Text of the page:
Actually your posts were quite timely as I've considered substituting Phthalo Blue PB15 for the Ultramarine. IIRC, PB15 leans slightly toward red which should make it useful for mixing blue-violets with the Diox. Purple. Also, I feel PB15 would be preferable to Ultramarine for mixing blue-greens with the Phthalo Green. As long as I remember to add only a pinhead-sized speck of the Phthalos at a time, the mixes should work out well ;) .

All input is welcome :) .


Jim (airplanz)

Patrick1
03-15-2015, 09:16 PM
Jim...PB15 are greenish blues. Even the Golden 'red shade' version I tried (PB15:1) is still slightly on the green side (in undertone and tints). I haven't tried Daniel Smith's Phthalo Blue RS (PB15:6) but the online swatch looks similar to Golden's. I don't know of any that are truly reddish/purplish....if anyone does i would be interested.

http://oldsite.goldenpaints.com/justpaint/jp21article1/PhBlRSvsPhBlGS.pdf

The various versions of PB15 mix clean purples, but not quite as chromatically as Ultramarine Blue does (you can mix to see for yourself). But as you touch upon, Phthalo Blues have the advantage of mixing much more chromatically towards green...it mixes well in both directions.

airplanz
03-16-2015, 12:14 AM
PB15 are greenish blues. Even the Golden 'red shade' version I tried (PB15:1) is still slightly on the green side (in undertone and tints). I haven't tried Daniel Smith's Phthalo Blue RS (PB15:6) but the online swatch looks similar to Golden's. I don't know of any that are truly reddish/purplish....if anyone does i would be interested.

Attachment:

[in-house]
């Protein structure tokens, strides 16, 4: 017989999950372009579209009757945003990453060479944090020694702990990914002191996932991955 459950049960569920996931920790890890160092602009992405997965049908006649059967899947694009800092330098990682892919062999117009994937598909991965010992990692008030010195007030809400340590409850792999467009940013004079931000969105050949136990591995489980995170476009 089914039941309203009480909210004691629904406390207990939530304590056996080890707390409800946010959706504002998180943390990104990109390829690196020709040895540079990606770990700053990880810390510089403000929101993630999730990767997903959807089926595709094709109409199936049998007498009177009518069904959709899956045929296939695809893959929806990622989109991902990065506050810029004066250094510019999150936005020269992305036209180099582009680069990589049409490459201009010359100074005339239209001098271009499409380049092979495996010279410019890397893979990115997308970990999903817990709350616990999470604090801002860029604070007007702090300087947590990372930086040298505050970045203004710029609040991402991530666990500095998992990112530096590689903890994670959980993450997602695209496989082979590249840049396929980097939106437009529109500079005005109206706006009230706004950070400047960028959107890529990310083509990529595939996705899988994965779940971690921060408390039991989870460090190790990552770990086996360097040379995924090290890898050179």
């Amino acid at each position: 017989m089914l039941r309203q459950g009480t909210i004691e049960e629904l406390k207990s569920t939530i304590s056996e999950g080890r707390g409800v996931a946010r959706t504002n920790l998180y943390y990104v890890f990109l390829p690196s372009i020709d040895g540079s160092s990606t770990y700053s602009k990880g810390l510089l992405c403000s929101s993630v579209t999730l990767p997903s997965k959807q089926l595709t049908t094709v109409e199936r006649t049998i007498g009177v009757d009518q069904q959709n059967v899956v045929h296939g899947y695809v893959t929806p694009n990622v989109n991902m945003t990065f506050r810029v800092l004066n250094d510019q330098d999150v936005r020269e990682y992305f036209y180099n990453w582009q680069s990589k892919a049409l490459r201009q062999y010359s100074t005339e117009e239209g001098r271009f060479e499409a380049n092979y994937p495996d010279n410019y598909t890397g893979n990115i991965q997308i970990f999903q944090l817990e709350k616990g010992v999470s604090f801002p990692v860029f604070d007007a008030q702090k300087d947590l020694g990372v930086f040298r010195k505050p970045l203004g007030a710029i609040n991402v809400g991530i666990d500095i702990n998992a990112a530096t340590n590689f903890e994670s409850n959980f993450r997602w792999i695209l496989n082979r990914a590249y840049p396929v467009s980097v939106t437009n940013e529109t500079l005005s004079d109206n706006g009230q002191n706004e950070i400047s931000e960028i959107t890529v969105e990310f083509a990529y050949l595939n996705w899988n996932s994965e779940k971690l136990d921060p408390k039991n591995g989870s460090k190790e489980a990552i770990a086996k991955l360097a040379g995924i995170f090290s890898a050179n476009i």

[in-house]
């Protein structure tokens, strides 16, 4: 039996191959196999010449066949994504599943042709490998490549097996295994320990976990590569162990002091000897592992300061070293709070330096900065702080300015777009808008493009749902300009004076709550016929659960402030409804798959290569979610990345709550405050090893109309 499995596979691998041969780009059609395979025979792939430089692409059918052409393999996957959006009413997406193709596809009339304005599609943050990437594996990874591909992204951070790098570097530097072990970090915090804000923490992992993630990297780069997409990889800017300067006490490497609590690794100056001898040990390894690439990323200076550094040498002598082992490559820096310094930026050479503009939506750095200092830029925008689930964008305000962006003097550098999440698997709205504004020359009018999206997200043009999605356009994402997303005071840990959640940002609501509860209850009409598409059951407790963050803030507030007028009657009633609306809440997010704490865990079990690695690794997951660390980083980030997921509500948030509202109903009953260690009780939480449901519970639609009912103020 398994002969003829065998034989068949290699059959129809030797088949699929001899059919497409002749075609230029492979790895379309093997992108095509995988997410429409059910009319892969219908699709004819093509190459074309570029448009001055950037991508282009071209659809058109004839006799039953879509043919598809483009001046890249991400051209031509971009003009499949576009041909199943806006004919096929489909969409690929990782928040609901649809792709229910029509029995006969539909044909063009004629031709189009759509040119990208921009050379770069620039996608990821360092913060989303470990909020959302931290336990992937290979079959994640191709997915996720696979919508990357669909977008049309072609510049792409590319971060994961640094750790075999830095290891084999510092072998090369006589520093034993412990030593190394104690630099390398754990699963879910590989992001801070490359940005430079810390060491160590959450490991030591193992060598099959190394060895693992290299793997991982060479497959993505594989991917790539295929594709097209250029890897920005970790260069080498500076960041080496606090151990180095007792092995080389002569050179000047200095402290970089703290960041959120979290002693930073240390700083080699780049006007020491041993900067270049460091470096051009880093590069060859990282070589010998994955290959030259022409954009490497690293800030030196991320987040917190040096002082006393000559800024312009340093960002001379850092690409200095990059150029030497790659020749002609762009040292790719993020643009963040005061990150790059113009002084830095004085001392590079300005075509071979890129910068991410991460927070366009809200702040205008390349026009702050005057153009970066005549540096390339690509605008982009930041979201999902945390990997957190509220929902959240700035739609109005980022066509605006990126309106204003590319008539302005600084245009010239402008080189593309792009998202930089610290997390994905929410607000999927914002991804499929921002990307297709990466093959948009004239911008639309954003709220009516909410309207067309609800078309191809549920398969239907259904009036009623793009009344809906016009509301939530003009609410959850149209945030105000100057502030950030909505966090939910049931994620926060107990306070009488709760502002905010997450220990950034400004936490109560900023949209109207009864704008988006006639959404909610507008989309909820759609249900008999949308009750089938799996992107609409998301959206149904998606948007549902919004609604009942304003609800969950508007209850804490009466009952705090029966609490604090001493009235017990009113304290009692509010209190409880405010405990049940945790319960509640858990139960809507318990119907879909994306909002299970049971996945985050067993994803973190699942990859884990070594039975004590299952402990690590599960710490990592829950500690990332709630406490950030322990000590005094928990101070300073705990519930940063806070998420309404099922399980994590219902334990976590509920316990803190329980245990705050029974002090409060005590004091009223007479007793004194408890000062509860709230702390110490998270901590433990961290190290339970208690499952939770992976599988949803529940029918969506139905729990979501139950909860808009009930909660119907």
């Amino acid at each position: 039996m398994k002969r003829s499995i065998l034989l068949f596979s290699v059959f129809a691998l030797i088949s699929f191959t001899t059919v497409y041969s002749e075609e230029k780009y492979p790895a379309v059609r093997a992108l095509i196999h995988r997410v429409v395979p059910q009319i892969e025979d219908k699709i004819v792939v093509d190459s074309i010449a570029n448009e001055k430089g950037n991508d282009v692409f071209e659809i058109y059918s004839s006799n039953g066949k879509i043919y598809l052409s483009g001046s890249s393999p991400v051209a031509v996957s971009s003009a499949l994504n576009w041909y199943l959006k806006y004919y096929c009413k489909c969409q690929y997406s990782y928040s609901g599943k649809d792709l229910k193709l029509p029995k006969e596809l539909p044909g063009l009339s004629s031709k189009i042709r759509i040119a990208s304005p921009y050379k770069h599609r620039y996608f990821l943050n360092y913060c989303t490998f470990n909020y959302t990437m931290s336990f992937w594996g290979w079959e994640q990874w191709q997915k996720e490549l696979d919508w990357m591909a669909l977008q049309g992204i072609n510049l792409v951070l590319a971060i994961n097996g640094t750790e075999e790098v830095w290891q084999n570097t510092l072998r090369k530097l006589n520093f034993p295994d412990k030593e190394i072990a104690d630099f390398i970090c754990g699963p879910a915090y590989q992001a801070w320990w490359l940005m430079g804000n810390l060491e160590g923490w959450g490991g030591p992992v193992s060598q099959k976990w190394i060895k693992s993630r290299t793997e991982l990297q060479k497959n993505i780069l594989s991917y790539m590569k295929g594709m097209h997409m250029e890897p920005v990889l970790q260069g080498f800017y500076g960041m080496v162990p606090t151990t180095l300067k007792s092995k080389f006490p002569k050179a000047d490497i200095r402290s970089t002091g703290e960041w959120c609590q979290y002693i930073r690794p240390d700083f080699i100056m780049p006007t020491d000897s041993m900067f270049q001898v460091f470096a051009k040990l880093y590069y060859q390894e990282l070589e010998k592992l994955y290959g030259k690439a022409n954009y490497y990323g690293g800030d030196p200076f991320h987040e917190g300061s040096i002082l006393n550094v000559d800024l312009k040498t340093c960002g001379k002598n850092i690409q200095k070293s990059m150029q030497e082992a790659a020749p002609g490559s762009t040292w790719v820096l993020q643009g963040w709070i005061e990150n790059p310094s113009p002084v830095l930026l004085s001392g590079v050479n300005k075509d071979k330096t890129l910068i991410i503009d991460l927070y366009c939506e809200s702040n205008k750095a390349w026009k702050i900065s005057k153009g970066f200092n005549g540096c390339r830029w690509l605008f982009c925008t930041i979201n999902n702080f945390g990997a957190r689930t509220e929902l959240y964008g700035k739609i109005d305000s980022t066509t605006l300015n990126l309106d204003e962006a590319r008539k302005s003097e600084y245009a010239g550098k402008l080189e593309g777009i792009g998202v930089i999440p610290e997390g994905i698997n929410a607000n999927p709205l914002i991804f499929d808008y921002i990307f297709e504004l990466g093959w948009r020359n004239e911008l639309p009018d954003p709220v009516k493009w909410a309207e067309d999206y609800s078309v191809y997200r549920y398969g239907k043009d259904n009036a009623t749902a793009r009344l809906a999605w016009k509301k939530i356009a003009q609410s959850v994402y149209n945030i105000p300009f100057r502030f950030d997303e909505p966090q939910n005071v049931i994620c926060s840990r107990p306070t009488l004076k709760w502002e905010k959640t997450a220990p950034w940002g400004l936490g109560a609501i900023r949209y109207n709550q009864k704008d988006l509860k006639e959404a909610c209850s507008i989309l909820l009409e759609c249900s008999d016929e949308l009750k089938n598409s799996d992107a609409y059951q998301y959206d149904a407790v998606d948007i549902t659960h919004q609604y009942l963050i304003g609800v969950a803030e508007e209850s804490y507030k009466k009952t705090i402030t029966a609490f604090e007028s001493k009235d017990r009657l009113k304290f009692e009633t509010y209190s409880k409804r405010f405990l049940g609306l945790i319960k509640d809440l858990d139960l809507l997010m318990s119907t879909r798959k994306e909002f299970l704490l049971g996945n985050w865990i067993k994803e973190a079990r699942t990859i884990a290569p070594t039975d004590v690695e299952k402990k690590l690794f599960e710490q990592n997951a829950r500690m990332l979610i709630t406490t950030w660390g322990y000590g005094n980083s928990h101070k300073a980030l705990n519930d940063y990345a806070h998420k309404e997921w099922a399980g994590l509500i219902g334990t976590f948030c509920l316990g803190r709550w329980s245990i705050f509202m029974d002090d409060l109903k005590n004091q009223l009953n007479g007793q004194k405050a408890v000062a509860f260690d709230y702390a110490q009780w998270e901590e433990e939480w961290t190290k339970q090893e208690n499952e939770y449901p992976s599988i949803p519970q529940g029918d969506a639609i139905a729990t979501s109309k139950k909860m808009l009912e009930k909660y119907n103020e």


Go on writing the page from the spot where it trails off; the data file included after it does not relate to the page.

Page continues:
Patrick1, thanks for setting the record straight on PB15. The 'red shade' and 'green shade' variants are apparently little more than a marketing gimmick to sell more of essentially the same product (much like white 'school' glue) :rolleyes:

I'll try both blues with the Diox. Purple to see what happens, although I suspect PB15 will be the overall winner for a single blue on this palette.


Jim (airplanz) :)

Patrick1
03-18-2015, 03:44 AM
Patrick1, thanks for setting the record straight on PB15. The 'red shade' and 'green shade' variants are apparently little more than a marketing gimmick to sell more of essentially the same product (much like white 'school' glue) :rolleyes:

I'll try both blues with the Diox. Purple to see what happens, although I suspect PB15 will be the overall winner for a single blue on this palette.

Jim,
I wouldn't quite say it's a marketing gimmick, but I can say I found the difference between the two to be surprisingly subtle based on what I was expecting and hoping for. Especially considering the substantial difference between Phthalo Green BS and YS. Funny thing: that Golden technical paper shows that in masstone, the GS is actually a bit redder than the RS...go figure!

Any blue, cyan or even tuquoise + Dioxazine makes wonderful violet-blues. If you have to go with a single blue on the palette, some variety of PB15 or PB17 (Phthalo Cyan) will give maximum mixing ability, but with difficult-to-use tinting strength. I prefer any other blue as the main blue, and using PB15 only when necessary. Perhaps in watercolors it's easier to tame and use.